Thursday, 22 July 2010

The Value of Values

Values, everyone has them whether they’re written down or not. Some are negative and some are positive. It’s belief in them that gives them credibility and establishes their value. Where a mission statement defines a company’s purpose, it is the values that help define the behaviours it wants exhibited in order to achieve the mission. Companies can spend ridiculously large sums of money defining, documenting and displaying their values. They’re often quick to capitalise both internally to staff and externally to their market, when they (usually senior management or executives) are displaying those carefully crafted values. Yet it’s interesting to observe how much faster they are to minimise, possibly even ignore, when they’re not. Dare I suggest these often very expensive values only have value when it suits?

Some readers may be quick to point out a touch of cynicism and I’m not about to deny that may be the case, just as I always say ‘No’ as my starting position when negotiating a scope change to a project. Seriously though, how many times have you seen a list of values so lovingly laminated and proudly displayed in the corridors, inconsistently applied? What of those unwritten and unacknowledged values? Those that support ‘when it suits me’ or ‘subject to my agenda being satisfied’. Why aren’t they included on the list? If values are, and I quote “judgements about what is important” and “along with worldview and personality, they generate behaviour”, then surely along with the positive we should also include the more negative or perhaps controversial ones. After all one persons negative could be another’s positive and not everything can be fabulous all the time.

A recent discussion about a company that changed one of their value statements from openness and integrity to honesty with integrity suggested a need to change behaviours. Basically everyone was being far too open and there was potential for people to know too much. I can see how this can be a bit dangerous for a company, particularly when it comes to moles or leaks who like nothing better than to pass information on to those who shouldn’t have it. The change they made may have meant ‘we’ll be honest about the stuff we do say, we just won’t say everything’. Well, at least that’s honest and tells everyone where things stand.

Values are about creating a culture and environment of desired behaviours and the value comes when they are believed by those on the receiving end. Rosabeth Moss Kanter writes in her blog post “Ten Essentials for Getting Value from Values” for the Harvard Business Review, “it's not the words that make a difference; it's the conversation”. The behaviours experienced consistently every single day without exception must support a company’s defined values, be part of all conversations and generate belief.

If that leads to values being listed along the lines of:
  • Keeping everyone in the dark, ie: Fear
  • Expecting loyalty while giving none in return, ie: Selfishness
  • Following the 'do as I say' model, not the 'do as I do' one, ie: Double-standards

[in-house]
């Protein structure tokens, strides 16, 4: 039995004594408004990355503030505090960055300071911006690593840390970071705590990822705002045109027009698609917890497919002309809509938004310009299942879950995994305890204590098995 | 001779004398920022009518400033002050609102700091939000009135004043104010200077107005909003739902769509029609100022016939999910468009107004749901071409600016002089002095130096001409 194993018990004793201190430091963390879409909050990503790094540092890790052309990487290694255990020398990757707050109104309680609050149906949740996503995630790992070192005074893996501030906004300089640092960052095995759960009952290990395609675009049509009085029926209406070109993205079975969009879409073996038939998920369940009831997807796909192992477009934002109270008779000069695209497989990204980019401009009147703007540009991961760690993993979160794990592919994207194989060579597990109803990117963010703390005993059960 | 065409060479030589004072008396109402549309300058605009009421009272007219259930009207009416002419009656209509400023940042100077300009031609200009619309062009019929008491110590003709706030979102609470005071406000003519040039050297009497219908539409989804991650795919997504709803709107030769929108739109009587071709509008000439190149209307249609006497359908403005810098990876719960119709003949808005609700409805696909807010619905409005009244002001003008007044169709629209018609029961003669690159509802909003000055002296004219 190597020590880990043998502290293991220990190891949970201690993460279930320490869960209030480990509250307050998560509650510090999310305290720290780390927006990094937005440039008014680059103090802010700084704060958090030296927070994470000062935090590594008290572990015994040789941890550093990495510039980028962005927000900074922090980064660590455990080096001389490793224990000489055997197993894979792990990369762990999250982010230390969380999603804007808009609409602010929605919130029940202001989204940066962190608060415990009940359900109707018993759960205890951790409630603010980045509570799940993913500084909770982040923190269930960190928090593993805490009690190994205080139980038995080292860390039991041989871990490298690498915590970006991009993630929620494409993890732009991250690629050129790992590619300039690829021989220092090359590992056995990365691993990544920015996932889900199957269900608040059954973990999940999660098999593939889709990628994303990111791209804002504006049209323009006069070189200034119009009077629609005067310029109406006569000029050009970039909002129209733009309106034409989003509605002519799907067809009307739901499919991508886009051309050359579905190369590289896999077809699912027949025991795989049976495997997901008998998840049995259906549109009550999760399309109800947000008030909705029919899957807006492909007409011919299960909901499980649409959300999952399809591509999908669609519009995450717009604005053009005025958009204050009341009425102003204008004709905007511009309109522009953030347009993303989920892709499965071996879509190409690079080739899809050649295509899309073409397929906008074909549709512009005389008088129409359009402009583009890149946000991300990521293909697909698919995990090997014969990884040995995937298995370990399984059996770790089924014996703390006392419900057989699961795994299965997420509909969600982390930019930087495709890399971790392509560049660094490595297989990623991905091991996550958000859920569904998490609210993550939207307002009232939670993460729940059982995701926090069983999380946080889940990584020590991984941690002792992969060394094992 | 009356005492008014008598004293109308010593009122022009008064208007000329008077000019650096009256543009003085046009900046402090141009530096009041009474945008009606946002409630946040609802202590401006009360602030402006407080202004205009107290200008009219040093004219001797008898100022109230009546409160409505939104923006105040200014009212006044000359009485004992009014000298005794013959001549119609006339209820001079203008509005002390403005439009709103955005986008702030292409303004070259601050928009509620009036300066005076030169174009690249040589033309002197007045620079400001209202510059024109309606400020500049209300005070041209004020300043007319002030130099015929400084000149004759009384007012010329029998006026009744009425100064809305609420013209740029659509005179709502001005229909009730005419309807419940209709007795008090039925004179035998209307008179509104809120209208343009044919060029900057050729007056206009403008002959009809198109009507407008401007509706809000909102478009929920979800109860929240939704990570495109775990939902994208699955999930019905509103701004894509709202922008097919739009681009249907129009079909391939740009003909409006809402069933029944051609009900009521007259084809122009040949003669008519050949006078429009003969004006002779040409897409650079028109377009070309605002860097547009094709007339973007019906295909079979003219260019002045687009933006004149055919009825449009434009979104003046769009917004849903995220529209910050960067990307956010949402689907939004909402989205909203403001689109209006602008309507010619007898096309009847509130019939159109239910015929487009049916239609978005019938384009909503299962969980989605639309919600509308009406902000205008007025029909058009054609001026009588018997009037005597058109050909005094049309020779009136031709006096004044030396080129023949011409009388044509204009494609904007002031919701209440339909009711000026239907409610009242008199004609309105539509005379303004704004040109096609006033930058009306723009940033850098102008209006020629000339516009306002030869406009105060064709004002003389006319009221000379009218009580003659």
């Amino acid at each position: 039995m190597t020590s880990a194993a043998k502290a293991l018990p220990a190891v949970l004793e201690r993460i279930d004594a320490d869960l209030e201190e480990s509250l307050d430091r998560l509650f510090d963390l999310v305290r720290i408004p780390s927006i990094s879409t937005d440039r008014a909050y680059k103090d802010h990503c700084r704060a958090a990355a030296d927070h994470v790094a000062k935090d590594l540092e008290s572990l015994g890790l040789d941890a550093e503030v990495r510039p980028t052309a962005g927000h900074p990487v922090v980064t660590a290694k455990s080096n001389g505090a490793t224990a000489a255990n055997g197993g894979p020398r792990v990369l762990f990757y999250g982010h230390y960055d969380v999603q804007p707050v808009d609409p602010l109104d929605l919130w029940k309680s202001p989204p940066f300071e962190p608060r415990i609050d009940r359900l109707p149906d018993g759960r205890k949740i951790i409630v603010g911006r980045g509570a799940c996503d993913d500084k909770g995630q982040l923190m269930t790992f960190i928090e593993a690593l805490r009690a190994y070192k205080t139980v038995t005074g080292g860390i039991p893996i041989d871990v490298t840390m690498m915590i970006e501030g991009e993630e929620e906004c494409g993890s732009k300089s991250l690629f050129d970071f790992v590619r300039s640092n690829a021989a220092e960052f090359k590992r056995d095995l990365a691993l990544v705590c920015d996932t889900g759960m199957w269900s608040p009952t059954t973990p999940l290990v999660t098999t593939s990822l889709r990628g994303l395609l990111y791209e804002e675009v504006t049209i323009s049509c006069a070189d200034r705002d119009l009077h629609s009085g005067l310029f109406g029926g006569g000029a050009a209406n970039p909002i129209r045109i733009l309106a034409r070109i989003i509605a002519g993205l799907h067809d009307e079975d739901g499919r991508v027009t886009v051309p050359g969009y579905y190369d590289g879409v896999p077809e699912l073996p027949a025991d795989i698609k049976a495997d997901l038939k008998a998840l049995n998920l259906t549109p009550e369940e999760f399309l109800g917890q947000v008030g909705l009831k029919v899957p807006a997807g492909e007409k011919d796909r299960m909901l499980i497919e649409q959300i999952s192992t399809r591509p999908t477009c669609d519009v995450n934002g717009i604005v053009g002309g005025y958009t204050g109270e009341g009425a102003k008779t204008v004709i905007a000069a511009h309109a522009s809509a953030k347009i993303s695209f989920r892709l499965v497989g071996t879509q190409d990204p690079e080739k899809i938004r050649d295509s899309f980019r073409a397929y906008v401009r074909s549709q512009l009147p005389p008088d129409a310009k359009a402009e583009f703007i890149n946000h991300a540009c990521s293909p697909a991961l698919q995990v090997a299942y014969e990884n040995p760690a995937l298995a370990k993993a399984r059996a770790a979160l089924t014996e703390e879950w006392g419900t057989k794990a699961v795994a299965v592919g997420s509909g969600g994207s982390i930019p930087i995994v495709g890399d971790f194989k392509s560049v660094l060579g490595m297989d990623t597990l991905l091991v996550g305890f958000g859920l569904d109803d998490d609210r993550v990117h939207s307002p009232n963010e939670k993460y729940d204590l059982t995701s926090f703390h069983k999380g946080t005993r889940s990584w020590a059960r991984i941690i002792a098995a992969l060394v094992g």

• Always being unavailable particularly when difficult decisions are required, ie: Invisible
at least be honest about it. Look at what is on the values list and challenge it. Make the list real. If an organisation wants to:
  • Change the culture
  • Be a great place to work
  • Develop loyal customers
spending mega-bucks to refresh the values list is probably not the answer and will likely cost a packet. Far more can be achieved by simply matching the spoken and written word with everyday actions. Take a leaf out of The Undercover Boss TV program – get out of the office, mix with the troops on the ground, and find out how those beautifully branded and laminated lists are really being applied. Whether the experience results in personnel changes, training, coaching, or the type of wobbly only a 4 year old in a supermarket can have, it’d be worth it. Employees are the ones who will vote with their feet when a company’s values don’t match their own. They lose faith, stop believing and feel they’re compromising their personal values.

Don’t run the risk of losing excellent, dedicated, knowledgeable employees. Value the values and whatever makes the list, be honest about them and in action with them at all times!


  1. I fully agree, it seems "values" is the new management speak that needs to be applied to exec teams and "passed down through the company". Like innovation and customer experience, actions are needed, rather than the words.

    The best example about at present of what you are saying is BP:

    Their values vs their actions seem to highlight major contradictions : Environment and external relationships ?

  2. Thanks for joining in. It's a shame isn't it, when external relationships is generally interpreted as "shareholders" and environment is "good so long as we can get something out of it". Poor BP - will they ever recover? Yup they will, just like every other corporate nightmare that's gone before them.

    What surprises me is that people, we the general public and employees, still seem to be surprised when a company's values are not consistent with their actions. Are we all naive or do we really still believe in the value of trust?